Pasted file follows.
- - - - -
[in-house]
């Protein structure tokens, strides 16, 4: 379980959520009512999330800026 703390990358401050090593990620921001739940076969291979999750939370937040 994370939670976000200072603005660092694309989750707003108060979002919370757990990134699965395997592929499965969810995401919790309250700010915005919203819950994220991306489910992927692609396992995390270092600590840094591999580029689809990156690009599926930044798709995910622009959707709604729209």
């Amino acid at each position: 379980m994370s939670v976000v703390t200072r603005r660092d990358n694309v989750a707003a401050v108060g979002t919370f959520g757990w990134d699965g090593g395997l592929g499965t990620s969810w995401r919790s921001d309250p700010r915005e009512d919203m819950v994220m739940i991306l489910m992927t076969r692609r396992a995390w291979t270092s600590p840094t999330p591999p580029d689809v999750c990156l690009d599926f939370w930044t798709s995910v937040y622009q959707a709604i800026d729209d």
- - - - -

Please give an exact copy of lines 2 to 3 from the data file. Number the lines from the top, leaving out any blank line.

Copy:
């Protein structure tokens, strides 16, 4: 379980959520009512999330800026 703390990358401050090593990620921001739940076969291979999750939370937040 994370939670976000200072603005660092694309989750707003108060979002919370757990990134699965395997592929499965969810995401919790309250700010915005919203819950994220991306489910992927692609396992995390270092600590840094591999580029689809990156690009599926930044798709995910622009959707709604729209």
């Amino acid at each position: 379980m994370s939670v976000v703390t200072r603005r660092d990358n694309v989750a707003a401050v108060g979002t919370f959520g757990w990134d699965g090593g395997l592929g499965t990620s969810w995401r919790s921001d309250p700010r915005e009512d919203m819950v994220m739940i991306l489910m992927t076969r692609r396992a995390w291979t270092s600590p840094t999330p591999p580029d689809v999750c990156l690009d599926f939370w930044t798709s995910v937040y622009q959707a709604i800026d729209d």